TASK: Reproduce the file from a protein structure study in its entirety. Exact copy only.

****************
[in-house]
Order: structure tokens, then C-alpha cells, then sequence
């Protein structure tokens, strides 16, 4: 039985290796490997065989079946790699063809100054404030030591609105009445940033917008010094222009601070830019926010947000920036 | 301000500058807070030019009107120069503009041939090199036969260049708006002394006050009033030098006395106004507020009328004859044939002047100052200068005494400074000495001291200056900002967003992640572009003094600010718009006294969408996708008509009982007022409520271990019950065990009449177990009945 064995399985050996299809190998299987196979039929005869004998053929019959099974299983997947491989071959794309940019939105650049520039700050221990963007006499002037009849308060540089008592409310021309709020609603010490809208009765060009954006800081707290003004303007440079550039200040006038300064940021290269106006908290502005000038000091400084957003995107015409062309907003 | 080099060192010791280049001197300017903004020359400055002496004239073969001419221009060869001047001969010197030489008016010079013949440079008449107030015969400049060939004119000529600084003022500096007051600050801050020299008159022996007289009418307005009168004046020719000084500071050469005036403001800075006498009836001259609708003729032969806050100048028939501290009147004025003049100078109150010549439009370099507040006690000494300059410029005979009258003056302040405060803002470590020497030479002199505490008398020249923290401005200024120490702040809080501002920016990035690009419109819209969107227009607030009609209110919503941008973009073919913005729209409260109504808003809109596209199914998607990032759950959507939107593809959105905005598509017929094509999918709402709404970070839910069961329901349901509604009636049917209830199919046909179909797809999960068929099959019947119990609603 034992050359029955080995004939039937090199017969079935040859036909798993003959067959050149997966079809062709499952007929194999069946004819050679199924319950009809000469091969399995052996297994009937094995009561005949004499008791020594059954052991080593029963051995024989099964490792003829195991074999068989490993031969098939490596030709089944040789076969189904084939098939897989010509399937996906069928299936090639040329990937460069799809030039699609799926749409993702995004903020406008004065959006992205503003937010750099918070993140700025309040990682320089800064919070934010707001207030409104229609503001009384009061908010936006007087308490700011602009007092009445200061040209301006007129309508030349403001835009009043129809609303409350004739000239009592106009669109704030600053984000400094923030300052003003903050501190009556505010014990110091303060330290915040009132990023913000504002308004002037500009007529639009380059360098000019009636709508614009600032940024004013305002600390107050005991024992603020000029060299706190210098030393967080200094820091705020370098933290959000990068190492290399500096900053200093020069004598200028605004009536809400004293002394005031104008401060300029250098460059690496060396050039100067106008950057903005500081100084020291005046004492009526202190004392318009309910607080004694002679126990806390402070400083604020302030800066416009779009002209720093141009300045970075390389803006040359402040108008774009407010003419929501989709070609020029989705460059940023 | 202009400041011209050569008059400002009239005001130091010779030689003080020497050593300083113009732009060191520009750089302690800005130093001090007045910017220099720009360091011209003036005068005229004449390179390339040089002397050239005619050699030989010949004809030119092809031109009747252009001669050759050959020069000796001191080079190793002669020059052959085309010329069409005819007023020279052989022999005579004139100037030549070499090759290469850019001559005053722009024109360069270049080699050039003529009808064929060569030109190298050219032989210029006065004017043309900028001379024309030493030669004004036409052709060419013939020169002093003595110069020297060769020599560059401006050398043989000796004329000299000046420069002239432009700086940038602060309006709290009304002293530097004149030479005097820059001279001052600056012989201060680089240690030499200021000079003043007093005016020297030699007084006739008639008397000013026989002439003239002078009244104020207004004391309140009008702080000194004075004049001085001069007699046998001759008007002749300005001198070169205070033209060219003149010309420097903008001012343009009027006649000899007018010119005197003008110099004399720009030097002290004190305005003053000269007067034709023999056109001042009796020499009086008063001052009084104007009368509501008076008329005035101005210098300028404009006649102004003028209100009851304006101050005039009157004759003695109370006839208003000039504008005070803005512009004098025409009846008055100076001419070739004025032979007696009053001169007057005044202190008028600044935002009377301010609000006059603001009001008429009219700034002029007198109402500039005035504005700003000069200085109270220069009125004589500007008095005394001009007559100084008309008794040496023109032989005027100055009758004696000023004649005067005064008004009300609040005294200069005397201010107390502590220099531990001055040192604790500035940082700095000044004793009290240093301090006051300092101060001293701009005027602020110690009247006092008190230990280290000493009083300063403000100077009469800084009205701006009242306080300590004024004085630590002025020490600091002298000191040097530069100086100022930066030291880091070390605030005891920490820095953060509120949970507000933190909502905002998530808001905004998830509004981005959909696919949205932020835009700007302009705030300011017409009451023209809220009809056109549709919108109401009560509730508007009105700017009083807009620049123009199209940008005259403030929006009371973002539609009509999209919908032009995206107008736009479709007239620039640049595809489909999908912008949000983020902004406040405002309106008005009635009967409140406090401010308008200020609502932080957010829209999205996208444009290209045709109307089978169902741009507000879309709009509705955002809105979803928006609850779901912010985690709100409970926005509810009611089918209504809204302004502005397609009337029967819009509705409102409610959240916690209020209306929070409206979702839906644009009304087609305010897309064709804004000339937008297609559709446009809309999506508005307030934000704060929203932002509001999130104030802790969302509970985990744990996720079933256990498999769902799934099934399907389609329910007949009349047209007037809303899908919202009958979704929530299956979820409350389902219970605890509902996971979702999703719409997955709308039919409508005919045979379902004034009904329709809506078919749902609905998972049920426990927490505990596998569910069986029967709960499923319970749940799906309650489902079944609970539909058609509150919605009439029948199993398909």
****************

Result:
[in-house]
Order: structure tokens, then C-alpha cells, then sequence
């Protein structure tokens, strides 16, 4: 039985290796490997065989079946790699063809100054404030030591609105009445940033917008010094222009601070830019926010947000920036 | 301000500058807070030019009107120069503009041939090199036969260049708006002394006050009033030098006395106004507020009328004859044939002047100052200068005494400074000495001291200056900002967003992640572009003094600010718009006294969408996708008509009982007022409520271990019950065990009449177990009945 064995399985050996299809190998299987196979039929005869004998053929019959099974299983997947491989071959794309940019939105650049520039700050221990963007006499002037009849308060540089008592409310021309709020609603010490809208009765060009954006800081707290003004303007440079550039200040006038300064940021290269106006908290502005000038000091400084957003995107015409062309907003 | 080099060192010791280049001197300017903004020359400055002496004239073969001419221009060869001047001969010197030489008016010079013949440079008449107030015969400049060939004119000529600084003022500096007051600050801050020299008159022996007289009418307005009168004046020719000084500071050469005036403001800075006498009836001259609708003729032969806050100048028939501290009147004025003049100078109150010549439009370099507040006690000494300059410029005979009258003056302040405060803002470590020497030479002199505490008398020249923290401005200024120490702040809080501002920016990035690009419109819209969107227009607030009609209110919503941008973009073919913005729209409260109504808003809109596209199914998607990032759950959507939107593809959105905005598509017929094509999918709402709404970070839910069961329901349901509604009636049917209830199919046909179909797809999960068929099959019947119990609603 034992050359029955080995004939039937090199017969079935040859036909798993003959067959050149997966079809062709499952007929194999069946004819050679199924319950009809000469091969399995052996297994009937094995009561005949004499008791020594059954052991080593029963051995024989099964490792003829195991074999068989490993031969098939490596030709089944040789076969189904084939098939897989010509399937996906069928299936090639040329990937460069799809030039699609799926749409993702995004903020406008004065959006992205503003937010750099918070993140700025309040990682320089800064919070934010707001207030409104229609503001009384009061908010936006007087308490700011602009007092009445200061040209301006007129309508030349403001835009009043129809609303409350004739000239009592106009669109704030600053984000400094923030300052003003903050501190009556505010014990110091303060330290915040009132990023913000504002308004002037500009007529639009380059360098000019009636709508614009600032940024004013305002600390107050005991024992603020000029060299706190210098030393967080200094820091705020370098933290959000990068190492290399500096900053200093020069004598200028605004009536809400004293002394005031104008401060300029250098460059690496060396050039100067106008950057903005500081100084020291005046004492009526202190004392318009309910607080004694002679126990806390402070400083604020302030800066416009779009002209720093141009300045970075390389803006040359402040108008774009407010003419929501989709070609020029989705460059940023 | 202009400041011209050569008059400002009239005001130091010779030689003080020497050593300083113009732009060191520009750089302690800005130093001090007045910017220099720009360091011209003036005068005229004449390179390339040089002397050239005619050699030989010949004809030119092809031109009747252009001669050759050959020069000796001191080079190793002669020059052959085309010329069409005819007023020279052989022999005579004139100037030549070499090759290469850019001559005053722009024109360069270049080699050039003529009808064929060569030109190298050219032989210029006065004017043309900028001379024309030493030669004004036409052709060419013939020169002093003595110069020297060769020599560059401006050398043989000796004329000299000046420069002239432009700086940038602060309006709290009304002293530097004149030479005097820059001279001052600056012989201060680089240690030499200021000079003043007093005016020297030699007084006739008639008397000013026989002439003239002078009244104020207004004391309140009008702080000194004075004049001085001069007699046998001759008007002749300005001198070169205070033209060219003149010309420097903008001012343009009027006649000899007018010119005197003008110099004399720009030097002290004190305005003053000269007067034709023999056109001042009796020499009086008063001052009084104007009368509501008076008329005035101005210098300028404009006649102004003028209100009851304006101050005039009157004759003695109370006839208003000039504008005070803005512009004098025409009846008055100076001419070739004025032979007696009053001169007057005044202190008028600044935002009377301010609000006059603001009001008429009219700034002029007198109402500039005035504005700003000069200085109270220069009125004589500007008095005394001009007559100084008309008794040496023109032989005027100055009758004696000023004649005067005064008004009300609040005294200069005397201010107390502590220099531990001055040192604790500035940082700095000044004793009290240093301090006051300092101060001293701009005027602020110690009247006092008190230990280290000493009083300063403000100077009469800084009205701006009242306080300590004024004085630590002025020490600091002298000191040097530069100086100022930066030291880091070390605030005891920490820095953060509120949970507000933190909502905002998530808001905004998830509004981005959909696919949205932020835009700007302009705030300011017409009451023209809220009809056109549709919108109401009560509730508007009105700017009083807009620049123009199209940008005259403030929006009371973002539609009509999209919908032009995206107008736009479709007239620039640049595809489909999908912008949000983020902004406040405002309106008005009635009967409140406090401010308008200020609502932080957010829209999205996208444009290209045709109307089978169902741009507000879309709009509705955002809105979803928006609850779901912010985690709100409970926005509810009611089918209504809204302004502005397609009337029967819009509705409102409610959240916690209020209306929070409206979702839906644009009304087609305010897309064709804004000339937008297609559709446009809309999506508005307030934000704060929203932002509001999130104030802790969302509970985990744990996720079933256990498999769902799934099934399907389609329910007949009349047209007037809303899908919202009958979704929530299956979820409350389902219970605890509902996971979702999703719409997955709308039919409508005919045979379902004034009904329709809506078919749902609905998972049920426990927490505990596998569910069986029967709960499923319970749940799906309650489902079944609970539909058609509150919605009439029948199993398909």